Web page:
• If the patient has taken any pain medications within 6 hours of enrollment, including aspirin or other NSAIDs
  • Misoprostol administration within 24 hours of enrollment
  • History of prior IUD insertion
  • Known allergy to NSAIDs including diagnosis of aspirin or NSAID induced asthma or urticaria
  • Known contraindications to NSAIDs, such as the following medications that are risk category D (consider therapy modification) or X (avoid combination) including

    • bile acid sequestrants (D - may decrease absorption of NSAIDs)
    • cyclosporine (D - NSAIDs may enhance the nephrotoxic effects)
    • drotrecogin alfa (D - NSAIDs may enhance the adverse/toxic effects, cause bleeding)
    • floctafenine (X - may enhance adverse/toxic effect of NSAIDs)
    • lithium (D - NSAIDs may decrease serum concentration)
    • methotrexate (D - NSAIDs may decrease excretion)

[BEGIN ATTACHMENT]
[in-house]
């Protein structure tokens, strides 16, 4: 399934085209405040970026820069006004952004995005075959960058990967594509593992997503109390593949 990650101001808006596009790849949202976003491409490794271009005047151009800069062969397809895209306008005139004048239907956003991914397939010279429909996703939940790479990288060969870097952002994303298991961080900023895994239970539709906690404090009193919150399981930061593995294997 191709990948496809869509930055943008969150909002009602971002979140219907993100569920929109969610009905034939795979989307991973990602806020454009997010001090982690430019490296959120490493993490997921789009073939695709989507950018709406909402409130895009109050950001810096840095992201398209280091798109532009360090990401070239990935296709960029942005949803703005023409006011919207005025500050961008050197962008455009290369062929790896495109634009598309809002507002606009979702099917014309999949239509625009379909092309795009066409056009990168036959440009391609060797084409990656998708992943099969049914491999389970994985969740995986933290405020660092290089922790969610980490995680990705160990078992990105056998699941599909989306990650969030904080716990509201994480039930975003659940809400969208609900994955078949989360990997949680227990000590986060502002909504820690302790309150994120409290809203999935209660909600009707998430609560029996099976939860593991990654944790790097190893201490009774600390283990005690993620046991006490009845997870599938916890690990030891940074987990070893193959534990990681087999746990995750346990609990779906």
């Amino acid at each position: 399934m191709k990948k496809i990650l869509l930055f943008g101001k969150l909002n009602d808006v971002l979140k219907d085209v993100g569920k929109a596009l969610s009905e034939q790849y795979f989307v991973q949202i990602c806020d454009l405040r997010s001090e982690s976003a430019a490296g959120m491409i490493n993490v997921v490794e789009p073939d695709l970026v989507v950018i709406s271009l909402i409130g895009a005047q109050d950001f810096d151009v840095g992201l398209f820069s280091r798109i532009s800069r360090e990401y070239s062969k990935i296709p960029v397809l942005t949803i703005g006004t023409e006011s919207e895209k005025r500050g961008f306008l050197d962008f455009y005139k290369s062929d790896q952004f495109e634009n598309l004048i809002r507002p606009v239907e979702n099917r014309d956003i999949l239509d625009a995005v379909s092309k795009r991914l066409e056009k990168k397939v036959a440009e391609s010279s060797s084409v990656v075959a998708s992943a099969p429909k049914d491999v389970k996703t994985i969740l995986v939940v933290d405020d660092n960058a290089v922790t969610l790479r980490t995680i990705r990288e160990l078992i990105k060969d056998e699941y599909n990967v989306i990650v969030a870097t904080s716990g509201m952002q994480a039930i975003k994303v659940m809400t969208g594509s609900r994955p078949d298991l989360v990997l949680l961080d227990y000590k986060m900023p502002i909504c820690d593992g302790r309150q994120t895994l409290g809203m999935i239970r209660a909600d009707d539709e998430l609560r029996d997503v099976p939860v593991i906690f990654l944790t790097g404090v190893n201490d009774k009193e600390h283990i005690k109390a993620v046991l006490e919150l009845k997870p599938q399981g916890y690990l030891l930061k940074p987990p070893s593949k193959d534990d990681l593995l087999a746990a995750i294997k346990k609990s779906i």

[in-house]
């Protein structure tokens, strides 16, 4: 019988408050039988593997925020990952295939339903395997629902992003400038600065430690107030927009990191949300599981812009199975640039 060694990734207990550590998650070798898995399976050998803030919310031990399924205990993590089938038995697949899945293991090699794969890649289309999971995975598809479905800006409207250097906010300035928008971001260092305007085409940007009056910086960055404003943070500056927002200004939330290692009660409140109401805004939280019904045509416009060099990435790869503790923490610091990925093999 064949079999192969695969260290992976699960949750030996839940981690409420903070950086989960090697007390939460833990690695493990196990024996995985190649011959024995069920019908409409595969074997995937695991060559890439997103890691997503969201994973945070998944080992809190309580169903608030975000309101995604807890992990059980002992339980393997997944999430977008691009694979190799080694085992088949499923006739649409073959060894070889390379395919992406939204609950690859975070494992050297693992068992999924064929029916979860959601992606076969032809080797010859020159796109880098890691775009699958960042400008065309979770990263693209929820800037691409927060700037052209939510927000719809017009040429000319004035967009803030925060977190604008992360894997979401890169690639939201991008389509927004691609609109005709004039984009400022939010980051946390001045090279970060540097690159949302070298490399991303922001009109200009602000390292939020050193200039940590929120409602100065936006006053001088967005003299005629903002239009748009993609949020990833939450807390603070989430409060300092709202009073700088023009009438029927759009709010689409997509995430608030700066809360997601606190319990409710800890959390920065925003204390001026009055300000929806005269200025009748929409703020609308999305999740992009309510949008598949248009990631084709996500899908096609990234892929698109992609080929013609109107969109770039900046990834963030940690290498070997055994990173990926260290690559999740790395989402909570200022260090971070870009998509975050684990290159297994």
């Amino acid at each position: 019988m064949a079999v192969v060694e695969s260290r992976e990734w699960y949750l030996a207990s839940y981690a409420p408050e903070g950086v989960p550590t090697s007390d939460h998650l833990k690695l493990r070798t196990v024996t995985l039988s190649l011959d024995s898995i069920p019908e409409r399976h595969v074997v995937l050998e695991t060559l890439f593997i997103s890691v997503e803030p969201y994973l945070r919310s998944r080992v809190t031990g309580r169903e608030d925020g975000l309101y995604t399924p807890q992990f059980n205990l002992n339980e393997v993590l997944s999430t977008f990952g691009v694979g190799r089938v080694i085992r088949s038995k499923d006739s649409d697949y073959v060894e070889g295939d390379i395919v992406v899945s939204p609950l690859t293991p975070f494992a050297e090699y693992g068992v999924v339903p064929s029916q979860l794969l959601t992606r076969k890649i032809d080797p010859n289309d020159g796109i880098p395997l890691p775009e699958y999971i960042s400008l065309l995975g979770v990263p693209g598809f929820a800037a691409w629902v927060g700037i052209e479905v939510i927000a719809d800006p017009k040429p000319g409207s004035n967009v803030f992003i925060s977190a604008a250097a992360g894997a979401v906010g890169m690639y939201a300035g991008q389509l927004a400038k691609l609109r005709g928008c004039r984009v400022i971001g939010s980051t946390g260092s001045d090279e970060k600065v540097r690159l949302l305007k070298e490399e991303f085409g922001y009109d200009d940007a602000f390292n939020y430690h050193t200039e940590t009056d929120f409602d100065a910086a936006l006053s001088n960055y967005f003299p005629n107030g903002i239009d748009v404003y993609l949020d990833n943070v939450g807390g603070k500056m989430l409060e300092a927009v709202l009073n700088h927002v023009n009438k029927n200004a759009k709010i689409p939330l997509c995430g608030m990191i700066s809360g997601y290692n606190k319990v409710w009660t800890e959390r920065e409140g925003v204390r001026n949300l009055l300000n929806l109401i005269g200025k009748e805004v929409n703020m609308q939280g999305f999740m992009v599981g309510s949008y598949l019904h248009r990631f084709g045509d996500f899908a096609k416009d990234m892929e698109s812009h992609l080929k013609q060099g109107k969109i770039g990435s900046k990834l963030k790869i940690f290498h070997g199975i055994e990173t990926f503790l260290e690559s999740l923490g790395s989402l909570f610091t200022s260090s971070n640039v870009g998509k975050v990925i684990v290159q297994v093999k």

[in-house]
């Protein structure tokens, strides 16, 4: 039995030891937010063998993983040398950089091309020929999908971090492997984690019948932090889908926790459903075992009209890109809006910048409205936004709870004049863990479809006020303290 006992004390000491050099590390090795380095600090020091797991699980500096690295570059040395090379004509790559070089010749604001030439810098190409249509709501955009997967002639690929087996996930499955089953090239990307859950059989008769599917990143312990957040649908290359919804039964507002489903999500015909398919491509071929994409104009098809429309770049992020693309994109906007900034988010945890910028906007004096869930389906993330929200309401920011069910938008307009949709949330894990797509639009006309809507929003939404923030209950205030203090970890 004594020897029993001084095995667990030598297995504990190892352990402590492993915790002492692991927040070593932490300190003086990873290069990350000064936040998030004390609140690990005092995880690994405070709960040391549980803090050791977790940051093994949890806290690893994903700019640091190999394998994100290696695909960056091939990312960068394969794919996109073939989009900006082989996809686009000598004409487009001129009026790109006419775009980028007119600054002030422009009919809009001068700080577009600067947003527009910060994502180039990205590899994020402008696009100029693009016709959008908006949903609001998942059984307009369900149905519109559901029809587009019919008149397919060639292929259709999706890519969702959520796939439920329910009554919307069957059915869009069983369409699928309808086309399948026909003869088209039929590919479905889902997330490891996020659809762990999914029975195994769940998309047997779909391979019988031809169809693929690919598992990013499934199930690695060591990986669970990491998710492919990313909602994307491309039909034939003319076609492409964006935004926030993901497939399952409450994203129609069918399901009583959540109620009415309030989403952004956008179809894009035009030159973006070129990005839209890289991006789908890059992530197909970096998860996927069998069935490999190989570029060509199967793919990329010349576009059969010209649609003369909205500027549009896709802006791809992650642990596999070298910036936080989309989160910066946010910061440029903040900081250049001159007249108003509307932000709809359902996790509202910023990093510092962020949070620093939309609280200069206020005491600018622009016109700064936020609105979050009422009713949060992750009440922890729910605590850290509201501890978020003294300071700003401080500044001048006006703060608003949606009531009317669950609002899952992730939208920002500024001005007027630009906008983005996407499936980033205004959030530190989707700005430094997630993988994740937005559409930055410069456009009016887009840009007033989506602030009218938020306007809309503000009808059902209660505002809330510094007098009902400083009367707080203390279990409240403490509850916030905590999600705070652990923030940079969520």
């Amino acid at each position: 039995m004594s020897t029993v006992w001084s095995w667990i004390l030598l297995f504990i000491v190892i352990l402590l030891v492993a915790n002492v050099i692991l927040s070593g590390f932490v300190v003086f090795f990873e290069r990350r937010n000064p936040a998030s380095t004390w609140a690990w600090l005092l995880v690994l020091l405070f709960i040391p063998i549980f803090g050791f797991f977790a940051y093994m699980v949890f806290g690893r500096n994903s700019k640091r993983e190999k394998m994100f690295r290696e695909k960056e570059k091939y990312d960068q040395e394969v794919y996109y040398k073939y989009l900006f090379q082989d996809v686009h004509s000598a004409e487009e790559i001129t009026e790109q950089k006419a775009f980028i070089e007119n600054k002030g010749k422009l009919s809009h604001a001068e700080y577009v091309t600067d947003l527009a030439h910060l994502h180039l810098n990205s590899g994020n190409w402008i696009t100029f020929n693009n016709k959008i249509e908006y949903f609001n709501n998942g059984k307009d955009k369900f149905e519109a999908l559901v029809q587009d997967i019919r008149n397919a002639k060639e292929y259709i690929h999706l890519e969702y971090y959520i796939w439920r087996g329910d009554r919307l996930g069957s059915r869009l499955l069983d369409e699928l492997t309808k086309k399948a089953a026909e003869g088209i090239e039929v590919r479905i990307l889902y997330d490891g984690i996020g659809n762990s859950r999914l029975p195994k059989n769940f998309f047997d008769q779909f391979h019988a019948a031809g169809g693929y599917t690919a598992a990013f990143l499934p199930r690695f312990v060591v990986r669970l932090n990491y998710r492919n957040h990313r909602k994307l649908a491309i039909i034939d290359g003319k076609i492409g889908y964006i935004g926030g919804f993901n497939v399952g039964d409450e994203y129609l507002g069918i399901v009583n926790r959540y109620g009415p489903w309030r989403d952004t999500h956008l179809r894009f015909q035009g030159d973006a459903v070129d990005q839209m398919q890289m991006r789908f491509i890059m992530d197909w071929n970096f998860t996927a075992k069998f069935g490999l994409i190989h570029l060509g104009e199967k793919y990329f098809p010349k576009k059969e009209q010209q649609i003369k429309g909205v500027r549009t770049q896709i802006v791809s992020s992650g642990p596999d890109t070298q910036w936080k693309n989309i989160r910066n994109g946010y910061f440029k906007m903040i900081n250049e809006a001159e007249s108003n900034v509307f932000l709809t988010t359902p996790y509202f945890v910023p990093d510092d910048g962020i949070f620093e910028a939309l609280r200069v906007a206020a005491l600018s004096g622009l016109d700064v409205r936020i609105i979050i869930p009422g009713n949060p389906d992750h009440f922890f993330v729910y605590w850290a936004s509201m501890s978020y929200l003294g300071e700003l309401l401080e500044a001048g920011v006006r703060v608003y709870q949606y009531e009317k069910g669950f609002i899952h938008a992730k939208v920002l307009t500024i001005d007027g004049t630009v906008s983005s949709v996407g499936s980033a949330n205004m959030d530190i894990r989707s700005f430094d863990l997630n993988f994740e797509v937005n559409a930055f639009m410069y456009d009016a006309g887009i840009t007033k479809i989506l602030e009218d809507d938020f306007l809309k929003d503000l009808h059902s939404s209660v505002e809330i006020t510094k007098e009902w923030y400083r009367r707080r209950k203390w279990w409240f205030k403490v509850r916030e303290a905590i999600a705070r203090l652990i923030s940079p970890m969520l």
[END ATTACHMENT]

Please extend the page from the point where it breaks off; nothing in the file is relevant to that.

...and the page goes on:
• pentoxifylline (X - Ketorolac may enhance adverse/toxic effects)
    • probenecid (X - may increase serum concentration of Ketorolac)
    • rivaroxaban (D - Anti-platelet drugs may enhance anti-coagulation effect)
    • SSRIs (D - may enhance the anti-platelet effect of NSAIDs, NSAIDs may diminish the therapeutic effect of SSRIs)
    • warfarin (D - NSAIDs may enhance the anti-coagulation effect)
  • Renal insufficiency (by history and/or chart review)
  • Peptic ulcer disease or history of significant gastrointestinal bleeding
  • Known thrombocytopenia, known coagulopathy, or known bleeding disorder
  • Known contraindications to IUD
Sexes Eligible for Study: Female
18 Years to 50 Years   (Adult)
Yes
Contact information is only displayed when the study is recruiting subjects
United States
 
 
NCT01664559
WRHR 5K12001259-12 - toradol
No
Not Provided
Not Provided
Lynn Ngo, University of California, San Diego
Lynn Ngo
Not Provided
Study Director: Lynn L Ngo, MD University of California, San Diego
Principal Investigator: Sheila Mody, MD MPH University of California, San Diego
University of California, San Diego
November 2015

ICMJE     Data element required by the International Committee of Medical Journal Editors and the World Health Organization ICTRP